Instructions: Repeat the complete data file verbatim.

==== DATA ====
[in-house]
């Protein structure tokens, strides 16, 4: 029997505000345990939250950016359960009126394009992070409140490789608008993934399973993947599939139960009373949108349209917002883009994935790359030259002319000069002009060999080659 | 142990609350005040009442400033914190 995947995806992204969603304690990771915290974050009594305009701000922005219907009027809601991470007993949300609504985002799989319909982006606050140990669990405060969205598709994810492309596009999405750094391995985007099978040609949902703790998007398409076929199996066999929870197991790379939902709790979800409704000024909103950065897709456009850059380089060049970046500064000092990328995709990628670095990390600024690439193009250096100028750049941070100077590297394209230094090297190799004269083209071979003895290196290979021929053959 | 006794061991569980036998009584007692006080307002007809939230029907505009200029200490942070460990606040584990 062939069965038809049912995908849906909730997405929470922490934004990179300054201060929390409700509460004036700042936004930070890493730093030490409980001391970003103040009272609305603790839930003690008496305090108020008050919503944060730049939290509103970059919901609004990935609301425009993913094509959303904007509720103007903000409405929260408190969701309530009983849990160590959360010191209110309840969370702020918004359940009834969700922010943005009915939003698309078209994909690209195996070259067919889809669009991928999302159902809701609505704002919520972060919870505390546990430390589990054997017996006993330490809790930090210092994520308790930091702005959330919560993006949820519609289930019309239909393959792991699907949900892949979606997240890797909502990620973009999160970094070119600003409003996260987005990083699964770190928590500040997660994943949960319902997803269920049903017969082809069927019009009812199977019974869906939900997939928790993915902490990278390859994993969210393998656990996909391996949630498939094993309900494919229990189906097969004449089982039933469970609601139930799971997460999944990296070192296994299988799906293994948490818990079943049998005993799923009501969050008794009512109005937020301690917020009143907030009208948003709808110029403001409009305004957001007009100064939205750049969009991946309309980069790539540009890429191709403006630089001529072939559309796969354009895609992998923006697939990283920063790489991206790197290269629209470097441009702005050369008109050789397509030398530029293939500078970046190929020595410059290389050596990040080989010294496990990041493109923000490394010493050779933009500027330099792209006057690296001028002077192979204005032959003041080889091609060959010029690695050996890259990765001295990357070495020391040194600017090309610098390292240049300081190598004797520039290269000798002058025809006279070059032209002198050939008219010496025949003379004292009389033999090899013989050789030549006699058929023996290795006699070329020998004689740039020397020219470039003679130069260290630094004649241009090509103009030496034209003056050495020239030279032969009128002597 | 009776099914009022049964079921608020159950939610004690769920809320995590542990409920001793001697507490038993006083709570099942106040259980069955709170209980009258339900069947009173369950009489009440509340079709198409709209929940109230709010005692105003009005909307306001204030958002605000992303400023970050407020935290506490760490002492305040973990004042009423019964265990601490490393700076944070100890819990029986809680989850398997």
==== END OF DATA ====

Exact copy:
[in-house]
């Protein structure tokens, strides 16, 4: 029997505000345990939250950016359960009126394009992070409140490789608008993934399973993947599939139960009373949108349209917002883009994935790359030259002319000069002009060999080659 | 142990609350005040009442400033914190 995947995806992204969603304690990771915290974050009594305009701000922005219907009027809601991470007993949300609504985002799989319909982006606050140990669990405060969205598709994810492309596009999405750094391995985007099978040609949902703790998007398409076929199996066999929870197991790379939902709790979800409704000024909103950065897709456009850059380089060049970046500064000092990328995709990628670095990390600024690439193009250096100028750049941070100077590297394209230094090297190799004269083209071979003895290196290979021929053959 | 006794061991569980036998009584007692006080307002007809939230029907505009200029200490942070460990606040584990 062939069965038809049912995908849906909730997405929470922490934004990179300054201060929390409700509460004036700042936004930070890493730093030490409980001391970003103040009272609305603790839930003690008496305090108020008050919503944060730049939290509103970059919901609004990935609301425009993913094509959303904007509720103007903000409405929260408190969701309530009983849990160590959360010191209110309840969370702020918004359940009834969700922010943005009915939003698309078209994909690209195996070259067919889809669009991928999302159902809701609505704002919520972060919870505390546990430390589990054997017996006993330490809790930090210092994520308790930091702005959330919560993006949820519609289930019309239909393959792991699907949900892949979606997240890797909502990620973009999160970094070119600003409003996260987005990083699964770190928590500040997660994943949960319902997803269920049903017969082809069927019009009812199977019974869906939900997939928790993915902490990278390859994993969210393998656990996909391996949630498939094993309900494919229990189906097969004449089982039933469970609601139930799971997460999944990296070192296994299988799906293994948490818990079943049998005993799923009501969050008794009512109005937020301690917020009143907030009208948003709808110029403001409009305004957001007009100064939205750049969009991946309309980069790539540009890429191709403006630089001529072939559309796969354009895609992998923006697939990283920063790489991206790197290269629209470097441009702005050369008109050789397509030398530029293939500078970046190929020595410059290389050596990040080989010294496990990041493109923000490394010493050779933009500027330099792209006057690296001028002077192979204005032959003041080889091609060959010029690695050996890259990765001295990357070495020391040194600017090309610098390292240049300081190598004797520039290269000798002058025809006279070059032209002198050939008219010496025949003379004292009389033999090899013989050789030549006699058929023996290795006699070329020998004689740039020397020219470039003679130069260290630094004649241009090509103009030496034209003056050495020239030279032969009128002597 | 009776099914009022049964079921608020159950939610004690769920809320995590542990409920001793001697507490038993006083709570099942106040259980069955709170209980009258339900069947009173369950009489009440509340079709198409709209929940109230709010005692105003009005909307306001204030958002605000992303400023970050407020935290506490760490002492305040973990004042009423019964265990601490490393700076944070100890819990029986809680989850398997």